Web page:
When you’re elected to serve in Lansing, the folks back home love it when you bring tangible value back to your local community. A Van Buren County legislator has scored lots of points back home for action that will save the hometown a ton of money.
When the Village of Mattawan was awarded a Stormwater, Asset Management, and Wastewater — or simply SAW — grant back in 2017 to clean the water main connecting the village to the city of Kalamazoo, all unexpended funds were initially due to be returned to the State of Michigan. Thanks to the advocacy work of State Representative Beth Griffin, who is from Mattawan, they will be able to use that balance for a new water project.
Griffin says the Village of Mattawan has been given approval to use $698,000 in leftover SAW funds to design a new wastewater treatment facility for the community.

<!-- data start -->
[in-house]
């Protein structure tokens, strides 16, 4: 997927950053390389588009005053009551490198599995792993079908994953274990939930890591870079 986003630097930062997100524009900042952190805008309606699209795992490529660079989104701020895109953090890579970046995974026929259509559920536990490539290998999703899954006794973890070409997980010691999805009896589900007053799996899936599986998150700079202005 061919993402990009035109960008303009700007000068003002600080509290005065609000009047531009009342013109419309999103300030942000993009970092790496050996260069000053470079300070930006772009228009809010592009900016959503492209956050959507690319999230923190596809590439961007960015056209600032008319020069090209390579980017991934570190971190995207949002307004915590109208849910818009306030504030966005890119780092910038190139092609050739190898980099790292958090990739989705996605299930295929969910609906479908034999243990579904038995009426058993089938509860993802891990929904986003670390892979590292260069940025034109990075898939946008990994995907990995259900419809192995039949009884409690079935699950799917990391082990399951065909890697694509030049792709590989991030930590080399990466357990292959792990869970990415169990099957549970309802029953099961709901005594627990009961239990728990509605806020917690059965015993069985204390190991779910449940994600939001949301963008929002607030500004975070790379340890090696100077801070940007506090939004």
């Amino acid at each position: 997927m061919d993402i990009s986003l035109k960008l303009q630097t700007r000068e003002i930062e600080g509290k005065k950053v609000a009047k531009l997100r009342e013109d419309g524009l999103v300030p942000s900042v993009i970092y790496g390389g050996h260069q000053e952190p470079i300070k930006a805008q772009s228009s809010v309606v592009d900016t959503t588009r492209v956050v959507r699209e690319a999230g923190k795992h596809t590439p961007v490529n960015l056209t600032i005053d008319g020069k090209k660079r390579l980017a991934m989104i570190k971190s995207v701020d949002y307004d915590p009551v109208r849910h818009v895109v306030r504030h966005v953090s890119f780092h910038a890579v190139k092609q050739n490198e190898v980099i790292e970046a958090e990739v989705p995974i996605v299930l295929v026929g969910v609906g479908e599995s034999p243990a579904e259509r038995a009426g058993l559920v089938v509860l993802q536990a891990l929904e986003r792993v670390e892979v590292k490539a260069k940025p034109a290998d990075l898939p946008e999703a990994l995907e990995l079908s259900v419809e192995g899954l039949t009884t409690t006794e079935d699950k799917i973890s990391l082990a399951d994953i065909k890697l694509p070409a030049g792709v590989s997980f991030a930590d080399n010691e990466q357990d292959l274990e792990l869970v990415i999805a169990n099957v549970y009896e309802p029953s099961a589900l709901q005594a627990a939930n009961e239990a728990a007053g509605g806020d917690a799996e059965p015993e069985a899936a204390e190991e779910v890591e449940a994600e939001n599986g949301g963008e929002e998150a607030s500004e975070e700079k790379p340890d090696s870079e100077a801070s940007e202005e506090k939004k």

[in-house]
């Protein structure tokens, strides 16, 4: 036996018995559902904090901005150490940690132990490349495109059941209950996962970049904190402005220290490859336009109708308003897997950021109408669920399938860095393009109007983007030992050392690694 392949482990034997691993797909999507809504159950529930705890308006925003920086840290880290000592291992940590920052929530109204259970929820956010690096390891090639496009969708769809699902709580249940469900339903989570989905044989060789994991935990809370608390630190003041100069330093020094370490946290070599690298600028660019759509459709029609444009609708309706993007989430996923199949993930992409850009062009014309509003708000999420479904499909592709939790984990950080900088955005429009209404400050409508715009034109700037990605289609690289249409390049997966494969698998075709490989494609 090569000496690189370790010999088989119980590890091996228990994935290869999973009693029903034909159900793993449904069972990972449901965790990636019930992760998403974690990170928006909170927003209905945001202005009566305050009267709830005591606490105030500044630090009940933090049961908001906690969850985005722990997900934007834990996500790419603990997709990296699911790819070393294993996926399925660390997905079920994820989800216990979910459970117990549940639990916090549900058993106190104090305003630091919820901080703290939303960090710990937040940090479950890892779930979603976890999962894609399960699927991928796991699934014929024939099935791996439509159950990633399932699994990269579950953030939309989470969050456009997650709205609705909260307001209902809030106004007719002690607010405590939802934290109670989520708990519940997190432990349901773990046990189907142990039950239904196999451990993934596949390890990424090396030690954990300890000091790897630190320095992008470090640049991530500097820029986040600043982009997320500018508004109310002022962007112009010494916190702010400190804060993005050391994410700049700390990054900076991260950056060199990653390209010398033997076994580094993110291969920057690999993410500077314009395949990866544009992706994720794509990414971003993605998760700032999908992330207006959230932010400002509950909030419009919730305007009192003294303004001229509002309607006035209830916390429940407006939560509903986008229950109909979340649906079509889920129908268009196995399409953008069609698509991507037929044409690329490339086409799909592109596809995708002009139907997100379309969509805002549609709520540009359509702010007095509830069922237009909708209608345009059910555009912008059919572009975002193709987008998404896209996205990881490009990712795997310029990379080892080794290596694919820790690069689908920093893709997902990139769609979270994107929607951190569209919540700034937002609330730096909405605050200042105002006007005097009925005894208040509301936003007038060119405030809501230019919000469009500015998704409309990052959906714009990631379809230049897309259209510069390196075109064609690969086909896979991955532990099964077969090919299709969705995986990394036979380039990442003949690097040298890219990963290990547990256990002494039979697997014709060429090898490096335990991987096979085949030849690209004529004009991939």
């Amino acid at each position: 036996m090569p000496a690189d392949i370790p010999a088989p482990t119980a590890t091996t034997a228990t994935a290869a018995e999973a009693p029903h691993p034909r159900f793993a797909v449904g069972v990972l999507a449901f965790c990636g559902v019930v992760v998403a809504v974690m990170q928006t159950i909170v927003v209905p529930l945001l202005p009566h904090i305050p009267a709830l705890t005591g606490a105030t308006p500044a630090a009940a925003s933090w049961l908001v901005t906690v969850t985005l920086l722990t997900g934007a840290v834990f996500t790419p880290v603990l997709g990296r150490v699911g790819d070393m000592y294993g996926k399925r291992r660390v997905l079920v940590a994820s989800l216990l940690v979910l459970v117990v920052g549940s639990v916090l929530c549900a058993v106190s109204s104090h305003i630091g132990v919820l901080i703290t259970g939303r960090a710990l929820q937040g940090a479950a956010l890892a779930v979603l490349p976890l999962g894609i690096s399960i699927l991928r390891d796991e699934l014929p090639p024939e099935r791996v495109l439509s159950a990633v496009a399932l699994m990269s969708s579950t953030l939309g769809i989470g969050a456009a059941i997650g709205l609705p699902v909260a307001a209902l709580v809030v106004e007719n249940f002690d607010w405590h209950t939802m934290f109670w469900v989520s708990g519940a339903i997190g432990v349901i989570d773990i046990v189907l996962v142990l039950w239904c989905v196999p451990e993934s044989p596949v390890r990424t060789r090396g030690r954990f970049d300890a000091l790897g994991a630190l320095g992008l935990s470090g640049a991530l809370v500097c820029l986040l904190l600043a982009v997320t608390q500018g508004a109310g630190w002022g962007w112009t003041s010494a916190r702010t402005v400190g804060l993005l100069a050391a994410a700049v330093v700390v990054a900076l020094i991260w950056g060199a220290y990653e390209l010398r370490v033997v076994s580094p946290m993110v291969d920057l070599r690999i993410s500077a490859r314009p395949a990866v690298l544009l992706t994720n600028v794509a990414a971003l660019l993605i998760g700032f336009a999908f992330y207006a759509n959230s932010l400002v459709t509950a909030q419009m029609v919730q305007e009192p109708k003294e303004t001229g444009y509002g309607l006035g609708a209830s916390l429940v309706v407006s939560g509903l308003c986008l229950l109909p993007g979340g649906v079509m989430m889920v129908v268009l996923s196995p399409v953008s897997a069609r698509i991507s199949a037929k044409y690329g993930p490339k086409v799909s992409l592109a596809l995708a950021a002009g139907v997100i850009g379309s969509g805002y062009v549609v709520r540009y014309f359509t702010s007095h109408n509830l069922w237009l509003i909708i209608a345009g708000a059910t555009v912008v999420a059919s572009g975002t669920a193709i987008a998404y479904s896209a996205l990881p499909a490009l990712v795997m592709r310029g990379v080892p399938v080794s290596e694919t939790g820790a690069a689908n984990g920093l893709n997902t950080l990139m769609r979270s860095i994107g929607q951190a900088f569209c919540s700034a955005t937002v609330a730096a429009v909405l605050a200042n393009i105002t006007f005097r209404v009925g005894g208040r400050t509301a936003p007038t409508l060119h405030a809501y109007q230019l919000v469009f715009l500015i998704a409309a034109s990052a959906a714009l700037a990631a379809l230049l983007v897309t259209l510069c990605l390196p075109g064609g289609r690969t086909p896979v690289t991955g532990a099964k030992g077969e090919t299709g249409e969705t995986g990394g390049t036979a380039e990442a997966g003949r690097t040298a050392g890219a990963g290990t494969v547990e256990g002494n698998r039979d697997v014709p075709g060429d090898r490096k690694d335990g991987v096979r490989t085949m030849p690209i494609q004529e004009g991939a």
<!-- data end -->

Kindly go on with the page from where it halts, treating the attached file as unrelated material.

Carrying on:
Mattawan’s award of a SAW grant in 2017 was used to clean the main connecting them to Kalamazoo, but there was money left over. Thanks to Griffin’s efforts and those of village officials, Mattawan has since been given approval to use the funds for the design the new wastewater treatment plan. Had they been unable to transfer the money would have required the village to borrow funds from the United States Department of Agriculture (USDA) to complete the project.
Griffin says, “By working together, we were able to gain approval to transfer this grant money to a new project, saving the village of Mattawan hundreds of thousands of dollars.” Griffin adds, “Thank you to EGLE for taking this common-sense approach and to village officials for their efforts to seize this opportunity.”
The SAW program is administered by the Department of Environment, Great Lakes, and Energy (EGLE) and provides grant assistance for the development of asset management plans for wastewater and stormwater, stormwater management planning, stormwater and wastewater project planning and design, and testing and demonstration of innovative technology.